The rate of decrease of voltage with increasing discharge will also be higher at lower temperatures, as will the capacity- this is illustrated by the following graph:
The battery cycle life for a rechargeable battery is defined as the number of charge/recharge cycles a secondary battery can perform before its capacity falls to 80% of what it originally was. This is typically between 500 and 1200 cycles.
The battery shelf life is the time a battery can be stored inactive before its capacity falls to 80%. The reduction in capacity with time is caused by the depletion of the active materials by undesired reactions within the cell.
Batteries can also be subjected to premature death by:
- Short circuiting
- Drawing more current than it was designed to produce
- Subjecting to extreme temperatures
- Subjecting to physical shock or vibrations
In some battery systems passivation may occur. Passivation is the process by which the reduced product that forms (often an oxide) does not dissolve into the electrolyte, or fall away from the electrode, but forms a film on the surface of the electrode instead. This can significantly impede the reaction as there is reduced electrical contact within the cell. This can substantially prolong the shelf life of the battery, however when the battery discharges the initial voltage may be lower than expected until the coating is broken. This is known as voltage delay.
Battery Death due to Aging
Over the life time of the cell the morphology of the components will change, with effects that are detrimental to the functioning of the cell.
- The crystals in the cell grow larger, increasing the impedance,
- Metallic dendrites grow on the cells causing the electrodes to swell, forcing them closer together and increasing the self-discharge,
- The dendrites may penetrate the separator giving very high self discharge, or even a short circuit.
Eventually, the internal impedance and the self discharge will be so high that the battery is no longer usable.
Metallic dendrites (Click micrograph for details)
This includes the geometry of the cell, its size, weight and shape and the location of the terminals.
There are many aspects of the cycle that need consideration, such as:
- Voltage necessary to charge
- Time necessary to charge
- Availability of charging source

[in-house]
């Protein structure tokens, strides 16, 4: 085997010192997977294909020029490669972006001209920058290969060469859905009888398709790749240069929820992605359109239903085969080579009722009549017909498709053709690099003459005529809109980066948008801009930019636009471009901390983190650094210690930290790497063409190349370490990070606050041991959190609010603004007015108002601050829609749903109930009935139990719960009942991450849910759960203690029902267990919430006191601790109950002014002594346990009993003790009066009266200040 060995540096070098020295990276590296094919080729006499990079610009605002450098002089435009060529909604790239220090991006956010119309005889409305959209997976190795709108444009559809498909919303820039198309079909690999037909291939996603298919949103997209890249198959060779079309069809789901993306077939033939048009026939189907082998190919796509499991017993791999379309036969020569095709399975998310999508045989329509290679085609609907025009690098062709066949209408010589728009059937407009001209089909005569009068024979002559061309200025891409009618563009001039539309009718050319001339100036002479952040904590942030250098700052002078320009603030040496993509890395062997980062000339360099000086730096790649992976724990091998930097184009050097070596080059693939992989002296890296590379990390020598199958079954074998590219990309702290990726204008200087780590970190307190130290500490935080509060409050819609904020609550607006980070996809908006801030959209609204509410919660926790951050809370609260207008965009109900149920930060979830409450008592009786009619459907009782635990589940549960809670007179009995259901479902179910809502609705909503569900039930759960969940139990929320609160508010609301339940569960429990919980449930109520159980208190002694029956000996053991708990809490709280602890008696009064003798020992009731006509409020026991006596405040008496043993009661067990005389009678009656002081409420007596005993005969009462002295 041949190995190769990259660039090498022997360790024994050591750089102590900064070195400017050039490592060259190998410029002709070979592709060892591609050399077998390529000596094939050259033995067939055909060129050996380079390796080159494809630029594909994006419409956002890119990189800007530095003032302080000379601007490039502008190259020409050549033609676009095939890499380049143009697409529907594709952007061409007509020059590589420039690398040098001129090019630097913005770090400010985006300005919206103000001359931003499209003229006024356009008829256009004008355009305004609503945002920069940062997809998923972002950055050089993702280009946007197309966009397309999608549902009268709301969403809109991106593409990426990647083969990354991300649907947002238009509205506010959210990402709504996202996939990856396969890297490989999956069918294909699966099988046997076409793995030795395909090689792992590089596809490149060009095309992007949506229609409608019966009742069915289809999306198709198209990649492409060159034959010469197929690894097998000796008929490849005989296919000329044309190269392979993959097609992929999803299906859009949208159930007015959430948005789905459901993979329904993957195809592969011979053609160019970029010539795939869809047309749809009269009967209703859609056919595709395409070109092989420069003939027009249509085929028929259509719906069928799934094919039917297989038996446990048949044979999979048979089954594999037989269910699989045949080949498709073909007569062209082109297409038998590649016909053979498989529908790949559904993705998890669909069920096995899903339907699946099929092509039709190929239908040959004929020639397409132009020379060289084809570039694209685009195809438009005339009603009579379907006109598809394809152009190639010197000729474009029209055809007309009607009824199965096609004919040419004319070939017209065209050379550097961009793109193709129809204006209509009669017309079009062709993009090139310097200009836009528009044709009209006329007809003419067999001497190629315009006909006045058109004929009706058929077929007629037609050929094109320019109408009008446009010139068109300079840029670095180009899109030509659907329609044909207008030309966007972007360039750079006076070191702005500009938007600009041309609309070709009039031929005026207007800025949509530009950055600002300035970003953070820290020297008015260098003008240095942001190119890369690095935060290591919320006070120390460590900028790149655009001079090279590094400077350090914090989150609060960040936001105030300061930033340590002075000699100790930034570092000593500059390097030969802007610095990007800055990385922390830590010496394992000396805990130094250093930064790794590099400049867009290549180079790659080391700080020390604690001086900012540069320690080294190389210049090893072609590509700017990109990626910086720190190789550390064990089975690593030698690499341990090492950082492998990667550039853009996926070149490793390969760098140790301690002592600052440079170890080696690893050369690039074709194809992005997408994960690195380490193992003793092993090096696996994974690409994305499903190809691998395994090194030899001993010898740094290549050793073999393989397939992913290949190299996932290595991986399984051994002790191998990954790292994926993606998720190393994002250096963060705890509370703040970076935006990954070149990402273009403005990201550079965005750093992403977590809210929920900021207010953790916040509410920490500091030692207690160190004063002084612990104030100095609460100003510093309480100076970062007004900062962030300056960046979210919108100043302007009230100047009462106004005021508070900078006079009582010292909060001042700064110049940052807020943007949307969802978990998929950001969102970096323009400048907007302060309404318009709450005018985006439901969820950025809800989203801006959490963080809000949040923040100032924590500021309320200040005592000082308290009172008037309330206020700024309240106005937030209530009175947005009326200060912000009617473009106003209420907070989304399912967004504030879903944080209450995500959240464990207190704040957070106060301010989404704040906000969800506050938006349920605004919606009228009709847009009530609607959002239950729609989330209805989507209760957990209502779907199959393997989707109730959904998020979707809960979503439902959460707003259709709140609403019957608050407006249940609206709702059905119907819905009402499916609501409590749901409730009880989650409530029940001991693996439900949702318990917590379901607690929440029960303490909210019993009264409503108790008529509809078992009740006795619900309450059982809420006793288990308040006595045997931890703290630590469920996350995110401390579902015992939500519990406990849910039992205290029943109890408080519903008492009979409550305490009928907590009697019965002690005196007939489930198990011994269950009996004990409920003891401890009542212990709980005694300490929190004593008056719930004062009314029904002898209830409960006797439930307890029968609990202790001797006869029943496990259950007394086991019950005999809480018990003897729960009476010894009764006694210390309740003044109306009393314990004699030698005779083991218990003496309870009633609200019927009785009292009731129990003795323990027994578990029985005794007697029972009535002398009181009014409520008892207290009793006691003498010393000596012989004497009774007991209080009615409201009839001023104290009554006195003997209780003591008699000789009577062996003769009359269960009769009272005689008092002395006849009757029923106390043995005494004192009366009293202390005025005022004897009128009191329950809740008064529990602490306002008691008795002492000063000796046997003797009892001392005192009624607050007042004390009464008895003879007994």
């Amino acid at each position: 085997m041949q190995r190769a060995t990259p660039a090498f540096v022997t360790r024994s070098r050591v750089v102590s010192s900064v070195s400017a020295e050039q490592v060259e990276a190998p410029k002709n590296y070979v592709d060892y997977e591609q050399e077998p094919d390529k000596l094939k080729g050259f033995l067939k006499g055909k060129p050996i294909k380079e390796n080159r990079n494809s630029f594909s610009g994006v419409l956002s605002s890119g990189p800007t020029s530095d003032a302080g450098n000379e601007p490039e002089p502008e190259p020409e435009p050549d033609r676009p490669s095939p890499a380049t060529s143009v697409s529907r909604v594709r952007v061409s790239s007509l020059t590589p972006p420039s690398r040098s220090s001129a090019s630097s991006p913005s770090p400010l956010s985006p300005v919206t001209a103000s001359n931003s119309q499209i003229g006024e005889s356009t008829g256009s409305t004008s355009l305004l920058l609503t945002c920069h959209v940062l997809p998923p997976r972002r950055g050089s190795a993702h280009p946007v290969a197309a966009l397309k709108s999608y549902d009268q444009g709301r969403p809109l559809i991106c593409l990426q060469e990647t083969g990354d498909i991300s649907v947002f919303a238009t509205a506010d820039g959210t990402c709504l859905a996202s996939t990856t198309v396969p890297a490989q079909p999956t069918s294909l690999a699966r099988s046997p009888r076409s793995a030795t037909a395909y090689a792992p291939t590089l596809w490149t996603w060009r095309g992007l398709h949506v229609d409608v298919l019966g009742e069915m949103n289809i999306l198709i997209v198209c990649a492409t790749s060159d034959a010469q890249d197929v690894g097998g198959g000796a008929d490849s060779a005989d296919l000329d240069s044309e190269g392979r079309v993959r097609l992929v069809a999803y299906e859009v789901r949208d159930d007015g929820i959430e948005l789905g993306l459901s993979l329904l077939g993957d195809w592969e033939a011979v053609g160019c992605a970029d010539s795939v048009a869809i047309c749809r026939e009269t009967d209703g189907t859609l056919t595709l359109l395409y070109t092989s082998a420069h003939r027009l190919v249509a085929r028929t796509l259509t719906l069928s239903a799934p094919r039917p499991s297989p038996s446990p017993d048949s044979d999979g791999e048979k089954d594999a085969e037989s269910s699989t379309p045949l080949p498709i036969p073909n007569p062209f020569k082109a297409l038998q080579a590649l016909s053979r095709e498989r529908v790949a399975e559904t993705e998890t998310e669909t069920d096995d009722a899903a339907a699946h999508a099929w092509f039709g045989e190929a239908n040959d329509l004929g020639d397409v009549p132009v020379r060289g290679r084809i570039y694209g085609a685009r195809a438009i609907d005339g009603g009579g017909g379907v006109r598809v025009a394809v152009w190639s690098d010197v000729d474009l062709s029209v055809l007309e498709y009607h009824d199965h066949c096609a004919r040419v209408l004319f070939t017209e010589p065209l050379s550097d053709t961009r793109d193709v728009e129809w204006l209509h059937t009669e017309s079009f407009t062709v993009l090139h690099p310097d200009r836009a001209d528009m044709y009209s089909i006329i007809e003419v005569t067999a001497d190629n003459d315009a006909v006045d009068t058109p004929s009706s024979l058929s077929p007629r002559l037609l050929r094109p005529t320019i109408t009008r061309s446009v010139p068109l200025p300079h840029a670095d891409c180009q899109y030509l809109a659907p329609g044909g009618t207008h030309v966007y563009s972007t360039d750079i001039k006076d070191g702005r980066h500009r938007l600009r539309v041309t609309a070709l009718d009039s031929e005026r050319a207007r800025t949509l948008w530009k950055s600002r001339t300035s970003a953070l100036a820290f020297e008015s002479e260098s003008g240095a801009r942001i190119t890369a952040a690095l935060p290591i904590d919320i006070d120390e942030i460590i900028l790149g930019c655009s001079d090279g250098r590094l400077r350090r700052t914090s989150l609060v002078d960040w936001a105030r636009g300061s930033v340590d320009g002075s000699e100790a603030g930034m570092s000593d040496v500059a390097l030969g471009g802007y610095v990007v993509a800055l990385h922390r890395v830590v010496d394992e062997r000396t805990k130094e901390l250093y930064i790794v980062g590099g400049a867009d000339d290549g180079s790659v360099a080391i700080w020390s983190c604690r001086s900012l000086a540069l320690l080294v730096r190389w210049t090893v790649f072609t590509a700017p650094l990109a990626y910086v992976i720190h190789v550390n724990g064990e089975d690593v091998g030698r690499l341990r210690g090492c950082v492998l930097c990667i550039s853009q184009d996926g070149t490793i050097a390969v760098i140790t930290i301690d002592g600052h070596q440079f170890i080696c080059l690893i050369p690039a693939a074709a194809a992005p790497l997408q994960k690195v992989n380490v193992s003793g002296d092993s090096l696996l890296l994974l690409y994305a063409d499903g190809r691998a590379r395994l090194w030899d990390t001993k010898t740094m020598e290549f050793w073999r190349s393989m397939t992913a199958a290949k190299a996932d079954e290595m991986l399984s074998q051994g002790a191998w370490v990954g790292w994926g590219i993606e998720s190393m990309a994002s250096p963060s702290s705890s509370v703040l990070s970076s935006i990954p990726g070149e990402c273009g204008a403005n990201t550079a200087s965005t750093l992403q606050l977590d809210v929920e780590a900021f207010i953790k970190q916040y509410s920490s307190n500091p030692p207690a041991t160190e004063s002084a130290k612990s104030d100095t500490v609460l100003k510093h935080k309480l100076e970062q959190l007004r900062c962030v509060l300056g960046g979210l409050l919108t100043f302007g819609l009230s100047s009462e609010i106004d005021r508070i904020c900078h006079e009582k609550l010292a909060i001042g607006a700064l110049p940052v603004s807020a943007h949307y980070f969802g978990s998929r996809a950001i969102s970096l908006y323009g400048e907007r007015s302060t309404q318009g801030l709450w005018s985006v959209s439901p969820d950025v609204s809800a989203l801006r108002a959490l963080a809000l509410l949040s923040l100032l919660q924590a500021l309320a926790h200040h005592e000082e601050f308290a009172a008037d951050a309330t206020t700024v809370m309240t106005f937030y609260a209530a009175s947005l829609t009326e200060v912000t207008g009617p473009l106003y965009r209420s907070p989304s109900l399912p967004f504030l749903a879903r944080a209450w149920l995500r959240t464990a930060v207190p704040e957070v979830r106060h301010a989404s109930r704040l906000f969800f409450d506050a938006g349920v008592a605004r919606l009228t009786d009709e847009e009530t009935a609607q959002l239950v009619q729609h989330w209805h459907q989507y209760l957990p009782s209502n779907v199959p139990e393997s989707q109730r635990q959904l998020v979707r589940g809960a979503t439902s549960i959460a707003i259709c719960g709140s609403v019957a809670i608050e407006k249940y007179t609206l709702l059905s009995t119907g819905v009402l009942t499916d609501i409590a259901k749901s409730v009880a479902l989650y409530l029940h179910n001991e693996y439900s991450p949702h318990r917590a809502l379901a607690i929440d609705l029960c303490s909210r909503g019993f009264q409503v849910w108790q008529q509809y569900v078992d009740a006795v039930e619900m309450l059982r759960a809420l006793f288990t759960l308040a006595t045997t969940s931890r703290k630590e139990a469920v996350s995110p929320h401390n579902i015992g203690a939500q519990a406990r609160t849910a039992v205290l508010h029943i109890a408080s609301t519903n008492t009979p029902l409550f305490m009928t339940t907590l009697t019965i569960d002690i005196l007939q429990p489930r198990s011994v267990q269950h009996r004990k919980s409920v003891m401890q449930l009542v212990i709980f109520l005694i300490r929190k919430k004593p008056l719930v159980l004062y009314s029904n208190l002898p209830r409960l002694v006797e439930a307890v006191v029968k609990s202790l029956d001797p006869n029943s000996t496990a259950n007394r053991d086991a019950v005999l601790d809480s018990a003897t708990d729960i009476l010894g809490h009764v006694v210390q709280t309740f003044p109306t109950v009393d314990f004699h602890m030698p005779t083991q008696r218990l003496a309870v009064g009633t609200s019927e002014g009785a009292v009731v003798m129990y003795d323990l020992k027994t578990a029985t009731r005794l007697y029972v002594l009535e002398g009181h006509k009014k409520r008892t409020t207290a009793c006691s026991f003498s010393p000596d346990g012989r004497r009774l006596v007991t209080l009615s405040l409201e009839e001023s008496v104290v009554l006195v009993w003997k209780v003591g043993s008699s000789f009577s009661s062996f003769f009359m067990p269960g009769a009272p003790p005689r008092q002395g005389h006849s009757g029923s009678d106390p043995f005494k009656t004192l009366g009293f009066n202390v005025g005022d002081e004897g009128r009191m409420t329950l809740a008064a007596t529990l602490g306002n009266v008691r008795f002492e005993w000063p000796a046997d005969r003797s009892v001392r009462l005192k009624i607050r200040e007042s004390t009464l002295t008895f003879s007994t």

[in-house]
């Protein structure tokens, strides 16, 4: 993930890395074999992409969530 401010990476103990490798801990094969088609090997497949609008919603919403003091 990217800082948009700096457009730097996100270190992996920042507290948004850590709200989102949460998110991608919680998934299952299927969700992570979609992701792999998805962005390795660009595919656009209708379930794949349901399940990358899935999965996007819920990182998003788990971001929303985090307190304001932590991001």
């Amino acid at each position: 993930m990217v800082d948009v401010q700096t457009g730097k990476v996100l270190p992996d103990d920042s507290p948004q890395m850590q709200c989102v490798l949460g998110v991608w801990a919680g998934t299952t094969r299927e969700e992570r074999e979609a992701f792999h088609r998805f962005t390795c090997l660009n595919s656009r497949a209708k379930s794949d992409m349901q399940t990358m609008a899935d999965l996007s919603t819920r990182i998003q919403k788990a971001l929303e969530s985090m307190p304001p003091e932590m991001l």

- Potential safety hazards during charge/discharge
The cycle life of a rechargeable battery is the number of discharge/charge cycles it can undergo before its capacity falls to 80%.
This includes the initial cost of the battery itself as well as the cost of charging and maintaining the battery.
Ability to deep discharge
There is a logarithmic relationship between the depth of discharge and the life of a battery, thus the life of a battery can be significantly increased if it is not fully discharged; for example, a mobile phone battery will last 5-6 times longer if it is only discharged 80% before recharging.
Special deep discharge batteries are available for applications where this might be necessary.
The exception to this is the nickel-cadmium battery, as subjecting them to partial discharge introduces “memory effects;” the battery appears to “remember” how much charge is being used, and will only recharge that amount rather than the full amount of charge.
In fact the repeated shallow charging causes the crystalline structure in the battery to change: the crystals in the cell grow larger, increasing the impedance and thus reducing its capacity.
The battery must be sufficient for the intended application. This means that it must be able to produce the right current with the right voltage. It must have sufficient capacity, energy and power. It should also not exceed the requirements of the application by too much, since this is likely to result in unnecessary cost; it must give sufficient performance for the lowest possible price.